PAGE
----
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Tips for a Data Analytics Leader

10 tips and stories for a new data analytics leader

10 Tips and Stories for New Data Analytics Leader: Practical tips and real stories which analytics leaders would face in this commercial world

What are you likely to face as a new Analytics Leader?
What should you consider before joining a company as their Head of Analytics?
What are the expectations from your key stakeholders?

“10 Tips for New Data Analytics Leader” is a guide that offers practical advice for individuals who are starting out as data analytics leaders. Whether you are a newly appointed manager, a team lead or a seasoned analyst transitioning into a leadership role, this eBook provides you with essential tips and strategies that will help you succeed.

In his book the author Jacob So covers a range of topics

Technical, Organisation Structure, Choice of Technology stack and much more

Here is one of the chapters to give you a flavour of the content

It is about segmenting a portion of your time to simply look for unknown insights in your data

Chapter 8 Reserve 1/6 of your resources on exploration (Explore the unknown)

As a company’s HA, you are likely to be overwhelmed with multiple tasks every day, from scheduled analytics and reporting tasks, and ad-hoc data support, to report and BI maintenance. At the same time, you may also be responsible for maintaining the data pipeline, ensuring data is of high quality, as well as planning the data architecture. Not to mention, you also need to maintain your team’s performance, training, and development. Given the above situation, it’s very common for new analytics leaders to always be firefighting, delivering analytics solutions within the agreed timeline while fine-tuning and optimizing them, leaving limited time for data exploration for unknown insights.

My experience tells me that more than 80% of analytics requests that come from business stakeholders usually have a clear objective or set hypotheses already. This type of request helps businesses answer key questions or optimize routine operations for different stakeholders. However, a HA should also think about delivering additional insights that are new to the business, as the business may not know what they do not know. This type of analysis may potentially help them avoid risks, may inspire their current work, and create different ways of thinking.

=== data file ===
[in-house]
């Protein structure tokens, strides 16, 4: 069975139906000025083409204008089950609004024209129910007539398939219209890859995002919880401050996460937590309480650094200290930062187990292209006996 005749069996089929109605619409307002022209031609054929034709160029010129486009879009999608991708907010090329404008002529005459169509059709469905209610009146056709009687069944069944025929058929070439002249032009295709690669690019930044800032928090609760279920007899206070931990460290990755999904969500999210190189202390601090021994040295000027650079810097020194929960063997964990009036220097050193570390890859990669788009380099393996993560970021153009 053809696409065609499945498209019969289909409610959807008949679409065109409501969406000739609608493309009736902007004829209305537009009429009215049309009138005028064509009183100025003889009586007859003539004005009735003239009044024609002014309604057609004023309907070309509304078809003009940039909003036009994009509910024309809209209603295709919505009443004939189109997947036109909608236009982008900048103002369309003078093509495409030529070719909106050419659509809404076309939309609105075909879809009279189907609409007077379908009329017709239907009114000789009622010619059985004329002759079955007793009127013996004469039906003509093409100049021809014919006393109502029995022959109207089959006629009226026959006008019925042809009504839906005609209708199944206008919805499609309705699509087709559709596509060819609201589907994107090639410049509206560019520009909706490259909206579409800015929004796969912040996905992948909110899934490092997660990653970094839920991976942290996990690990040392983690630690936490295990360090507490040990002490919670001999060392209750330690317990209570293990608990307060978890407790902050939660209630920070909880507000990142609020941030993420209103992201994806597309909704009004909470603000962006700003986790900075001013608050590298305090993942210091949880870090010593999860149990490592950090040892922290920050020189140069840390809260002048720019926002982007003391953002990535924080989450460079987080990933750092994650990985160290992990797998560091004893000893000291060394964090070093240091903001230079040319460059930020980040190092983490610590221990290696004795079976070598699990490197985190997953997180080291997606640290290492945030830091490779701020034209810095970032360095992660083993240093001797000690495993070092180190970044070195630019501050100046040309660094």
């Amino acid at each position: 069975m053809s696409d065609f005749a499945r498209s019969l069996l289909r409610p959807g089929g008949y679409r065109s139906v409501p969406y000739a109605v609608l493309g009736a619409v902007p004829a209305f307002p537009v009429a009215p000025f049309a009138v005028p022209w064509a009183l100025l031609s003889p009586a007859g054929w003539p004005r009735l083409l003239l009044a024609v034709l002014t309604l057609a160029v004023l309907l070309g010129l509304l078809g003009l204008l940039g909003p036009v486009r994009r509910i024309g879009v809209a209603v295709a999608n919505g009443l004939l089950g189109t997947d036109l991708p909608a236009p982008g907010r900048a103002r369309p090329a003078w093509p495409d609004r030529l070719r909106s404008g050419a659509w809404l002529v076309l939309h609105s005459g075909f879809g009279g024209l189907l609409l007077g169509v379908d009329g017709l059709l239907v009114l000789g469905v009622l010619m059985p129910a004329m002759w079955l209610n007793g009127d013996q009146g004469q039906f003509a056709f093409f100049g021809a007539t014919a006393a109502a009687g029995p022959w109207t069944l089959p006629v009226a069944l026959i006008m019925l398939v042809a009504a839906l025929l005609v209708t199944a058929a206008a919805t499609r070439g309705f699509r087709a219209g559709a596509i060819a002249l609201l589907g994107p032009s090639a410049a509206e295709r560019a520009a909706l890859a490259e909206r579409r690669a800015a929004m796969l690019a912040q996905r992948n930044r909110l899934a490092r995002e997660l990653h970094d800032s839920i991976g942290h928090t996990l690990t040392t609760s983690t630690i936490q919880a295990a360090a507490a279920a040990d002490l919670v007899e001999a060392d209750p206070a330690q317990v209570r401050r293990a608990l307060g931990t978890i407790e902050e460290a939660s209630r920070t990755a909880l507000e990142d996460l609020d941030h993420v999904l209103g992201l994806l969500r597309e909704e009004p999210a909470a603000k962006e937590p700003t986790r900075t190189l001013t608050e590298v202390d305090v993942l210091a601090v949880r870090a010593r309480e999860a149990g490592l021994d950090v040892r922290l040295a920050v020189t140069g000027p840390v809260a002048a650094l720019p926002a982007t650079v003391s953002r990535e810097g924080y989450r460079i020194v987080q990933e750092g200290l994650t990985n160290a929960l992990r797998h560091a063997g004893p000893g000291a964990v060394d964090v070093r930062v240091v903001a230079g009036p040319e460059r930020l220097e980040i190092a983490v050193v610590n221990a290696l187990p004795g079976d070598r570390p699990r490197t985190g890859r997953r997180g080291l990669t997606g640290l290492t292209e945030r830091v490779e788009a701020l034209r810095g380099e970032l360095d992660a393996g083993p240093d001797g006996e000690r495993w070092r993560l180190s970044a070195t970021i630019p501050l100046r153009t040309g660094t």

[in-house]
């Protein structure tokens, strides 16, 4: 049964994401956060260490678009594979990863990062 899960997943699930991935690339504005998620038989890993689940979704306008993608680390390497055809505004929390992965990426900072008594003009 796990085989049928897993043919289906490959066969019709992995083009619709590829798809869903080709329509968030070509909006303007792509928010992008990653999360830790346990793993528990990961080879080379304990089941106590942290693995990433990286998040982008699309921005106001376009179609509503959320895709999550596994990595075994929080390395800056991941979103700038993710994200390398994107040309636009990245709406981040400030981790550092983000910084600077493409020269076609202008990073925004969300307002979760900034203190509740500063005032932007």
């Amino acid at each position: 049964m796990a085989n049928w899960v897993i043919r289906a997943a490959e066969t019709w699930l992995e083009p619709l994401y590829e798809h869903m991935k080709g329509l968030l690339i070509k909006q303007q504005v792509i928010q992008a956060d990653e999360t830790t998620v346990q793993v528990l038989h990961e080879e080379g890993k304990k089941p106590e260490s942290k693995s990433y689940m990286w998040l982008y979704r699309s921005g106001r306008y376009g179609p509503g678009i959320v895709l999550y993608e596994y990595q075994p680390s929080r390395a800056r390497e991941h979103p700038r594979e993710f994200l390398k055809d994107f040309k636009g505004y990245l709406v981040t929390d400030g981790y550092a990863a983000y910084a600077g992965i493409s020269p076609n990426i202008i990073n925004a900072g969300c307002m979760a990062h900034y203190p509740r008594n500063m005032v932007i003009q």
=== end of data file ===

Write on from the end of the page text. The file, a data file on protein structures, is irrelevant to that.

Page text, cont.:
Setting aside roughly 1/6 of your time would mean 2 months in a year, which would be a sufficient timeslot for a thorough data exploration project. This is an achievable timeline, considering the HA has many other day-to-day projects to follow. Some of my peers may like to do it as a sharing session every 2 months as a smaller project in giving out some fun facts about the business, and some may choose to share something more robust in 6 months’ time with complete analytics for a specific function or area.

The difficulty of this type of analysis usually lies in how we start the project since there is no scope and direction. I would tend to start by chatting with individual function heads to understand if there are any current challenges that are unmet and if they do not have many ideas for tackling them. This may help generate different ideas in searching for some related data to look at in starting the data exploration project.

Story behind the tips

The Head of Analytics in a gambling company has committed to hosting a data-sharing session for all key stakeholders every two months, as it helps to build a data-driven culture within the company and enables business stakeholders to use data to streamline their daily job going forward. One of the topics he tasked his team to look at is understanding the exact pattern of customers who win big money from a slot machine and how they withdraw their money, as understanding the details may help the business to fine-tune the game or prompt different communications or promotions to encourage players to keep their money in the casino and continue betting instead of withdrawing.

While the team started to explore the data, they noticed something strange: they spotted some unusual activities that followed a set of patterns and led to the same result of withdrawing a significant amount of money from the company. The team then combined different data and investigated the matter in more detail, and found out that all of these customers were registered through prepaid phone cards and all of them were using the same zip code. Therefore, the HA believed this analysis may result in identifying some loophole inside the platform that members are taking advantage of, and this was quickly addressed to the chief risk officer as well as the game designer and product owner to understand the underlying issues and find a fix for it.

Eventually, this random analysis helped the company save a lot of money and helped the development team put more controls in place when developing new games to make them more secure in design. More importantly, it also shows how powerful data analytics can be and how it can make an impact on the business.

For more tips and stories for new data analytics leader, please check out his book in Amazon:

10 Tips and Stories for New Data Analytics Leader by Jacob So

Jacob So | LinkedIn

Jacob So

Having worked with Jacob for some time, we are happy to recommend his book, well worth a read with some interesting stories and examples

We support data leaders like Jacob with our bespoke consultancy services and mentoring as well as our Management Information Health Check

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By Simon Harrison

Simon Harrison Founder of Select Distinct Limited and a business intelligence expert